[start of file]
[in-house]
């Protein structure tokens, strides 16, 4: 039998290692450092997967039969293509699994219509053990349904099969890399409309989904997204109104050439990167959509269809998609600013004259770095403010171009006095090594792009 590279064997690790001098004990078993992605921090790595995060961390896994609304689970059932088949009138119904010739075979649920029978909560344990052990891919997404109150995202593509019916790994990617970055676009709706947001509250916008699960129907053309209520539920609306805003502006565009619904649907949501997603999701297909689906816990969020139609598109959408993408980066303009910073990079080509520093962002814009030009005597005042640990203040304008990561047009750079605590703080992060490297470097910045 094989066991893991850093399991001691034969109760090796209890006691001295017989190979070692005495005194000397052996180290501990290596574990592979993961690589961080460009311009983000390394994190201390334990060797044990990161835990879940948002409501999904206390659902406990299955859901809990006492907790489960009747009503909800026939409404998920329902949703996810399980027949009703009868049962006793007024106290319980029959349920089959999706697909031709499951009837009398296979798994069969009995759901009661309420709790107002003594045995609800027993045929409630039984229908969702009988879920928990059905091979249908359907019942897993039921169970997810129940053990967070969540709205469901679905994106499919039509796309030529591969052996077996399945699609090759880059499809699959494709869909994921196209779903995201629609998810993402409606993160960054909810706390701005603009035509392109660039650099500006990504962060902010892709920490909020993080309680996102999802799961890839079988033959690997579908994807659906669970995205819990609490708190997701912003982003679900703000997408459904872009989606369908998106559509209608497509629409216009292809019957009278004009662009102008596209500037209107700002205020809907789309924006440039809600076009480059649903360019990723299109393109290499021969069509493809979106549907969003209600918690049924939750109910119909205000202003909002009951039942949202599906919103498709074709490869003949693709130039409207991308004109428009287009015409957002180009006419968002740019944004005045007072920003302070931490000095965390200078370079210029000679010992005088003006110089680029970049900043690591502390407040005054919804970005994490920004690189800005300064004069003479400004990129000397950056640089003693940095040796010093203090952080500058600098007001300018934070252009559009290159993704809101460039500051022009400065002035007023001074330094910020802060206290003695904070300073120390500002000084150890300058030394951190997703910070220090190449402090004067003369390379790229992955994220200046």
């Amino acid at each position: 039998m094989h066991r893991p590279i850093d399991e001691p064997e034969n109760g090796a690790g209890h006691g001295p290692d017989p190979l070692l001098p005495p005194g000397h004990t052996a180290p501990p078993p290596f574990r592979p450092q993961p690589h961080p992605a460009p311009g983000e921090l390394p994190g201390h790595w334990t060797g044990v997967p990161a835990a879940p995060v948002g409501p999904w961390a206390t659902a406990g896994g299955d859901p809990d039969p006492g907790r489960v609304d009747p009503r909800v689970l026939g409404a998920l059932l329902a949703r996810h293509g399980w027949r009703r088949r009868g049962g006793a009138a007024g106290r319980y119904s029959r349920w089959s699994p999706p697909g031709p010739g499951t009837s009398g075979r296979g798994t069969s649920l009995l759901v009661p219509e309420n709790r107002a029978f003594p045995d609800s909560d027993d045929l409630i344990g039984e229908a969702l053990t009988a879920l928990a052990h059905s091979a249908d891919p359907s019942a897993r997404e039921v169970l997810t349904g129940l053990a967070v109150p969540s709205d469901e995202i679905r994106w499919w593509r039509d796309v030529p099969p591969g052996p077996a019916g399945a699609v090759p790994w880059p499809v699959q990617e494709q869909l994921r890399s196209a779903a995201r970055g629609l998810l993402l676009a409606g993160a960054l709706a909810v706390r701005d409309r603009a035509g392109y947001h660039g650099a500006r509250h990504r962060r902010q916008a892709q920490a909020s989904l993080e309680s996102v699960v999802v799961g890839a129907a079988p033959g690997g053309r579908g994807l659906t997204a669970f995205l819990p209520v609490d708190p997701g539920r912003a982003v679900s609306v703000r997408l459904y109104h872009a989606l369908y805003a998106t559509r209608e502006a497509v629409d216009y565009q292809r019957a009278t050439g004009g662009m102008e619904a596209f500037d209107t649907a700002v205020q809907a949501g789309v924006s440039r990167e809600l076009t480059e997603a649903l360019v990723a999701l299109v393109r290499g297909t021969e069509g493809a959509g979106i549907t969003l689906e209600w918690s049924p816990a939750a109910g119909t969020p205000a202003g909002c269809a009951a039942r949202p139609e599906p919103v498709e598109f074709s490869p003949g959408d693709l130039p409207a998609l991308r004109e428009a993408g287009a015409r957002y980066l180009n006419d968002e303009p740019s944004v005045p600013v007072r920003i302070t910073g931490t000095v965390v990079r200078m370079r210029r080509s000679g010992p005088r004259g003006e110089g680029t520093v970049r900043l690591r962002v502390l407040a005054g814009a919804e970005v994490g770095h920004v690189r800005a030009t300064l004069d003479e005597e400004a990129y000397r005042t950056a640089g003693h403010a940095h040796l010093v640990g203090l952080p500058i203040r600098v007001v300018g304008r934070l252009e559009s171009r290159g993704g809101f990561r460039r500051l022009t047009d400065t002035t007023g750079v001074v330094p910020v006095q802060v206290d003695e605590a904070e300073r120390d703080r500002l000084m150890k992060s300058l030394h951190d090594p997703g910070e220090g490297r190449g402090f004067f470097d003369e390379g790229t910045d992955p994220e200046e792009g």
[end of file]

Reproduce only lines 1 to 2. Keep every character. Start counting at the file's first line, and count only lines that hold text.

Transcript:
[in-house]
């Protein structure tokens, strides 16, 4: 039998290692450092997967039969293509699994219509053990349904099969890399409309989904997204109104050439990167959509269809998609600013004259770095403010171009006095090594792009 590279064997690790001098004990078993992605921090790595995060961390896994609304689970059932088949009138119904010739075979649920029978909560344990052990891919997404109150995202593509019916790994990617970055676009709706947001509250916008699960129907053309209520539920609306805003502006565009619904649907949501997603999701297909689906816990969020139609598109959408993408980066303009910073990079080509520093962002814009030009005597005042640990203040304008990561047009750079605590703080992060490297470097910045 094989066991893991850093399991001691034969109760090796209890006691001295017989190979070692005495005194000397052996180290501990290596574990592979993961690589961080460009311009983000390394994190201390334990060797044990990161835990879940948002409501999904206390659902406990299955859901809990006492907790489960009747009503909800026939409404998920329902949703996810399980027949009703009868049962006793007024106290319980029959349920089959999706697909031709499951009837009398296979798994069969009995759901009661309420709790107002003594045995609800027993045929409630039984229908969702009988879920928990059905091979249908359907019942897993039921169970997810129940053990967070969540709205469901679905994106499919039509796309030529591969052996077996399945699609090759880059499809699959494709869909994921196209779903995201629609998810993402409606993160960054909810706390701005603009035509392109660039650099500006990504962060902010892709920490909020993080309680996102999802799961890839079988033959690997579908994807659906669970995205819990609490708190997701912003982003679900703000997408459904872009989606369908998106559509209608497509629409216009292809019957009278004009662009102008596209500037209107700002205020809907789309924006440039809600076009480059649903360019990723299109393109290499021969069509493809979106549907969003209600918690049924939750109910119909205000202003909002009951039942949202599906919103498709074709490869003949693709130039409207991308004109428009287009015409957002180009006419968002740019944004005045007072920003302070931490000095965390200078370079210029000679010992005088003006110089680029970049900043690591502390407040005054919804970005994490920004690189800005300064004069003479400004990129000397950056640089003693940095040796010093203090952080500058600098007001300018934070252009559009290159993704809101460039500051022009400065002035007023001074330094910020802060206290003695904070300073120390500002000084150890300058030394951190997703910070220090190449402090004067003369390379790229992955994220200046």